May 11, 2012 at 12:59 pm

Coca-Cola’s Olympics Remix App Is Not Cheesy

The 2012 London Summer Olympics is just around the corner, and advertisers are already using the occasion to try to move product.

There will always be a certain irony in cigarette companies sponsoring tennis tournaments or purveyors of sugar water sponsoring the Olympics — especially when “Americans are drinking themselves fat,” in the words of New York Health Commissioner Dr. Thomas Farley.

It’s not easy to win the Olympics when you’re fat.

Once you get past that cognitive dissonance, Coca-Cola’s approach to the Olympics with its My Beatmaker App is actually pretty neat, and incorporates actual Olympians in a way that makes sense. The company’s unique advertising campaign utilizes producer Mark Ronson; chart-topping dubsteb/R&B British singer Katy B; and the sounds of five Olympic athletes doing their thing. The web app is fairly disappointing, but the mobile app shines.

First, for a song entitled “Anywhere In The World,” Ronson recorded the athletes hard at work in their respective sports — sprinting, archery, table tennis, 110m hurdles, and Taekwondo. Then, he remixed the sounds into an infectious pop anthem with Katy B on lead vocals. There will eventually be an accompanying music video, which from the look of the clips and teasers, will feature Ronson conducting a plethora of athletes jumping, shooting arrows, running, and so on while Katy B sings to an audience of screaming, Coca Cola-chugging fans.

Along side this sonic earworm, Coca-Cola launched a mobile app and a web app that allow people to remix the song and its sounds into fairly catchy results.

We were pleasantly surprised that the free My Beat Maker mobile app (for iPhone or Android, pictured right) succeeds in being a fun and engaging. It comes with a range of sounds, samples and melodic parts from “Anywhere In The World,” all of which can be remixed and triggered by the user’s movements via the smartphone’s accelerometer and tilt sensor. One has to move and groove with the phone to find sounds and variations they like. The app includes a variety of effects, which you can record and then layer atop each other to create hooks and beats. And of course, you can upload your creation to Facebook for your friends to enjoy.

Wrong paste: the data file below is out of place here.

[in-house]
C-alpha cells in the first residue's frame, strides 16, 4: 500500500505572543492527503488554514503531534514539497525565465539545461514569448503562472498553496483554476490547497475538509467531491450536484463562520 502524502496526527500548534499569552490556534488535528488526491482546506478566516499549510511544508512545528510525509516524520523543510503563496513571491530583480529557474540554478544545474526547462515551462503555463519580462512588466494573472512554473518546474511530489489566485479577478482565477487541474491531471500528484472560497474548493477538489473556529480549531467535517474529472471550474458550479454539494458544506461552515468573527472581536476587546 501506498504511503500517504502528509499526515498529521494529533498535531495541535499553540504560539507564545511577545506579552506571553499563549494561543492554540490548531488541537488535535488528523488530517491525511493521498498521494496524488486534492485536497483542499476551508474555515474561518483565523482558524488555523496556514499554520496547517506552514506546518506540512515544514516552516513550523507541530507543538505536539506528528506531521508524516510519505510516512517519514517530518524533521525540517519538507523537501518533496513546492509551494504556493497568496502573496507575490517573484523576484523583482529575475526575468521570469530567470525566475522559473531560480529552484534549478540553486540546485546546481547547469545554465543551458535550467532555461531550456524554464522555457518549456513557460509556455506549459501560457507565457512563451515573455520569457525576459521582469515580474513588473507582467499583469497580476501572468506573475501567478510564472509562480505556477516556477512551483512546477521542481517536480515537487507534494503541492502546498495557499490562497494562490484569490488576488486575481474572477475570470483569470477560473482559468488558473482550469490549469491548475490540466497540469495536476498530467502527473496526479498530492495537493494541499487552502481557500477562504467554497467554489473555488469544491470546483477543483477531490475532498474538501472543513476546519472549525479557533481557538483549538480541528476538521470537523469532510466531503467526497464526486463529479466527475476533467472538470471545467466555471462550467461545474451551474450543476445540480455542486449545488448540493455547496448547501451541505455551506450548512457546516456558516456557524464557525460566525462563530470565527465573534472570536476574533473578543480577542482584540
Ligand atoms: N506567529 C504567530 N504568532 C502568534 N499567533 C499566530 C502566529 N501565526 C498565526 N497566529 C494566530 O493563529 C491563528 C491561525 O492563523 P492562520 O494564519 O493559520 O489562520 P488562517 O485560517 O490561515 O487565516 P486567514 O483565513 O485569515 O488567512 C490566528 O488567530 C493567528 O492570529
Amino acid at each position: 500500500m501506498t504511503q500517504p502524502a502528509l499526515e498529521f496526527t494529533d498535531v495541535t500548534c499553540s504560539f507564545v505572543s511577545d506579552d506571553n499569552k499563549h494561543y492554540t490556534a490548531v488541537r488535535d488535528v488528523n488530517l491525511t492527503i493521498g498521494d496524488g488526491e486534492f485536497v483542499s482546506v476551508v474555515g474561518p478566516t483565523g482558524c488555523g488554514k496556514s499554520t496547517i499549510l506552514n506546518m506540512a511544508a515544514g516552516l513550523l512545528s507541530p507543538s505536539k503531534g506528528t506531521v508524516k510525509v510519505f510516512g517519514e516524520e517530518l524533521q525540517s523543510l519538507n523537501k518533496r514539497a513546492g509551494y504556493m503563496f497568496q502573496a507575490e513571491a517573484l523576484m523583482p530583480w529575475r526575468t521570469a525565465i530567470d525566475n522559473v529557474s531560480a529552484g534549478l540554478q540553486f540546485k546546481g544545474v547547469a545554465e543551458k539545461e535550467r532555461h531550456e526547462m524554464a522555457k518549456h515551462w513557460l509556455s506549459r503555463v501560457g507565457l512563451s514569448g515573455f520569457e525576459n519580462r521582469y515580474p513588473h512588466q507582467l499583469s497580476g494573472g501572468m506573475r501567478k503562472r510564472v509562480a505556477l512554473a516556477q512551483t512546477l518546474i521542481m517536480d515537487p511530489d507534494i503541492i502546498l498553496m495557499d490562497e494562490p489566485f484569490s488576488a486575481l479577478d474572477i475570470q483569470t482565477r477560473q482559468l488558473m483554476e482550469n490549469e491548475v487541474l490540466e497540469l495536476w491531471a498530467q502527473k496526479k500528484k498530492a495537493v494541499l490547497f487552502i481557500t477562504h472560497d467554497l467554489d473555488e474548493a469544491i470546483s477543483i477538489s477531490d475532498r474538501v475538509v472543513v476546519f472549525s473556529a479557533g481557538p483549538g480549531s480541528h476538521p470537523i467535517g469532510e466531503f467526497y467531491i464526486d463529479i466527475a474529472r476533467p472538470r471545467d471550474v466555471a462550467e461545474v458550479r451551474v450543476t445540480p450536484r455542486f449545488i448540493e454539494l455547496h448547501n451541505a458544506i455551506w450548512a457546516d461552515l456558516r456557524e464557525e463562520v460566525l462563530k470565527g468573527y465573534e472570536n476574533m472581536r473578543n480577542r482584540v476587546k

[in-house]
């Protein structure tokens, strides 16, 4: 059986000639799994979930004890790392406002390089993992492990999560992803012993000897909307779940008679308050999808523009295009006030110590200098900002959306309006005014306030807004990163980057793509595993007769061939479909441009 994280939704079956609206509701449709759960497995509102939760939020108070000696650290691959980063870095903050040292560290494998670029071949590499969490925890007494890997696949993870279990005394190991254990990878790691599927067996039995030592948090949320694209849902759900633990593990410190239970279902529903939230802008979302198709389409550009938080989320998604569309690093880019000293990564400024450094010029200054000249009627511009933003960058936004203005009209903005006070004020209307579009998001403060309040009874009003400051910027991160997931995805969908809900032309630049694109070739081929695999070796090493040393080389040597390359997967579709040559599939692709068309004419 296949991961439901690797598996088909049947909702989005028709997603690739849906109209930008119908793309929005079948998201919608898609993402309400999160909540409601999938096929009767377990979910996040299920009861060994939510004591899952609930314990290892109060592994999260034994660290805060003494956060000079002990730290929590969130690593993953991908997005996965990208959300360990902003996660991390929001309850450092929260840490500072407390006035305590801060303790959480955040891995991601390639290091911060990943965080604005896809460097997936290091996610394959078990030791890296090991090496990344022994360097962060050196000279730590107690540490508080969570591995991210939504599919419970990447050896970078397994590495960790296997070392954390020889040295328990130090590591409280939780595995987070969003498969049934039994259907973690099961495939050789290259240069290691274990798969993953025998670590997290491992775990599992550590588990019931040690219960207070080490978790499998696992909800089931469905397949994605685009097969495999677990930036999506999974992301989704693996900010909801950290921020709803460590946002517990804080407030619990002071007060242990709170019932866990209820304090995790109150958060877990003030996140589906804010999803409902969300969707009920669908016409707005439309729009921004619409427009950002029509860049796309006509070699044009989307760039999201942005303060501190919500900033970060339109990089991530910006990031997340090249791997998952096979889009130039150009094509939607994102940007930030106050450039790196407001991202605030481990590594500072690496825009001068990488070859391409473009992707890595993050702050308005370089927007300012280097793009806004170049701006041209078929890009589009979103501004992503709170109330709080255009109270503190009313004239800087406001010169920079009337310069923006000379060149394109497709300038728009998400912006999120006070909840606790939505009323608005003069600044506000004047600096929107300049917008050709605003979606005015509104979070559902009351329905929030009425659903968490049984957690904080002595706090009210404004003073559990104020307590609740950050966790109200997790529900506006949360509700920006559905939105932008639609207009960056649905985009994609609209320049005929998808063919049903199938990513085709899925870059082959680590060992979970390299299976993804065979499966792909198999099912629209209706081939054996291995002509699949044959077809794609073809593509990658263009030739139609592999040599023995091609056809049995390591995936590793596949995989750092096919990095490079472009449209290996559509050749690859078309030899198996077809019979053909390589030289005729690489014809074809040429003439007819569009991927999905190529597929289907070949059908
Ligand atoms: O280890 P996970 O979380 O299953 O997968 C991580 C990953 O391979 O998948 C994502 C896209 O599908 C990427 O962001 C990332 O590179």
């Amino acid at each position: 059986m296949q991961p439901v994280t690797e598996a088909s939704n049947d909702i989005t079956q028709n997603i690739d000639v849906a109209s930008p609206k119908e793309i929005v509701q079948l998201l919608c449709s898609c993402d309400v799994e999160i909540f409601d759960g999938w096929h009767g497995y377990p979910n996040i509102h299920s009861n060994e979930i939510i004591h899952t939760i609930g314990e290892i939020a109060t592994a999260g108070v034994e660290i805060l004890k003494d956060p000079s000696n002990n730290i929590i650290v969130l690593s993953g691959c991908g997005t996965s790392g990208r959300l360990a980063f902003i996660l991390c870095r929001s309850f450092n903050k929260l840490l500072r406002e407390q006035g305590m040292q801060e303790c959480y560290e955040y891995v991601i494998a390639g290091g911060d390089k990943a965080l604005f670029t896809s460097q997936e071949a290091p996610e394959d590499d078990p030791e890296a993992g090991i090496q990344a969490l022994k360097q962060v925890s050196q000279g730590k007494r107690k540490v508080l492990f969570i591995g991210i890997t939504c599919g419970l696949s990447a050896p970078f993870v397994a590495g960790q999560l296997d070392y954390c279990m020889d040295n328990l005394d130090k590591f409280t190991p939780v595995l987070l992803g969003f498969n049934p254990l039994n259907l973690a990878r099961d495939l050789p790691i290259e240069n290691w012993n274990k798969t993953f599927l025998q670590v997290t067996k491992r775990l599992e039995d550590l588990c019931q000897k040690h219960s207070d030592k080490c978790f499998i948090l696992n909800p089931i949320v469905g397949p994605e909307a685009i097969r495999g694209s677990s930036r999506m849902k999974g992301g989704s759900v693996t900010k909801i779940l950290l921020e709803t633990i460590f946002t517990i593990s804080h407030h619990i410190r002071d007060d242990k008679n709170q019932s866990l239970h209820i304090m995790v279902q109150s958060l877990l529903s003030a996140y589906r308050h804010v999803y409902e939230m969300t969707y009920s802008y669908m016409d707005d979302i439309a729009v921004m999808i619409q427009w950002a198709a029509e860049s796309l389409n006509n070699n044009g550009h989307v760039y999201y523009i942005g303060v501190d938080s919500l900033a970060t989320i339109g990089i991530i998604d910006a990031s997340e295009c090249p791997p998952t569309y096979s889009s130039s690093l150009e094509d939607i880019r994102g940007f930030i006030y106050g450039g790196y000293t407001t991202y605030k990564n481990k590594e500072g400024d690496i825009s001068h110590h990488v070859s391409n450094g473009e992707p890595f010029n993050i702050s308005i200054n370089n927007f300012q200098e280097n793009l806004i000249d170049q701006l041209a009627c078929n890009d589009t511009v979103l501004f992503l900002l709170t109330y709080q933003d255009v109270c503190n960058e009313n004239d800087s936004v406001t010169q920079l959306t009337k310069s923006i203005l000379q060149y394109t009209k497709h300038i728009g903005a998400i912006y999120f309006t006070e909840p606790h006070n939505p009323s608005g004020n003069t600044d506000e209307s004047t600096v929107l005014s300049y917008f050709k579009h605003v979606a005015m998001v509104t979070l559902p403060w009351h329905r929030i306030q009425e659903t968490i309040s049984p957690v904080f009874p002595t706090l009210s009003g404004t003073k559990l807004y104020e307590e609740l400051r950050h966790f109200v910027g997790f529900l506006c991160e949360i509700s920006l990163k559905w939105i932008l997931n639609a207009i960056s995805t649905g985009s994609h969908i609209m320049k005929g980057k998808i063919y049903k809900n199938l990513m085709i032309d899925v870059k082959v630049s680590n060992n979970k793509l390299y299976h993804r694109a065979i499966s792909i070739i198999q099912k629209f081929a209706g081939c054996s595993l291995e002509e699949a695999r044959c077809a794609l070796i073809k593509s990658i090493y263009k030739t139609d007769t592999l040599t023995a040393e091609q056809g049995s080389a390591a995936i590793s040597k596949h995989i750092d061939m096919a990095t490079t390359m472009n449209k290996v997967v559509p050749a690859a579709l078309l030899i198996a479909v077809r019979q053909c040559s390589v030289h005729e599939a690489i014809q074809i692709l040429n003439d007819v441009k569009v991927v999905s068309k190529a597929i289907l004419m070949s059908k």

The icing on the cake: You can share your song or loop to a global database of tracks produced by people “all over the world.” It’s nice to see Coca- Cola promoting the idea of an interconnected world, which is sort of what the Olympics are all about, alongside the competition aspect.

However, compared to the mobile app, the web version (pictured left) is a big disappointment. You choose a sport and a musical style, then the app mixes the two into a remix over “Anywhere In The World,” alongside segments from the music video. The concept sounds like it could be fun, but it is lacking in a number of ways. For starters, it doesn’t include many sports or musical styles, so there are only a few combinations to play around with. On top of that, the resulting amalgamations sound mushy and poorly-produced.

The app offers that if you don’t like something, you should try a different combination, but none of them sounded good to our ears. If you beg to differ, you can share your “creation” with the world, as with the mobile app. We know that web browsers lack accelerometers and tilt sensors, but with a few more ways to tweak the music, this could be a more effective interactive advertisement.

While parts of Coca Cola’s Olympic ad campaign fall flat, it succeeded in producing a cool uniquely composed pop song (not many songs have a ping pong player has a musician) and an surprisingly addictive mobile app — and for that, it deserves a pat on the back for breaking the mold of the usual commercials. It’ll be interesting to see if other advertisers follow this initiative, because Coca-Cola has shown that this approach can work pretty well, to an extent.

  • Kyle Wilson

    The only other one I can think of is “The Ping Pong Song” by Enrique Iglesias

  • Madeinmidi

    On the subject of music made out of sports sounds, this one’s nothing but sports sounds, including ping pong!: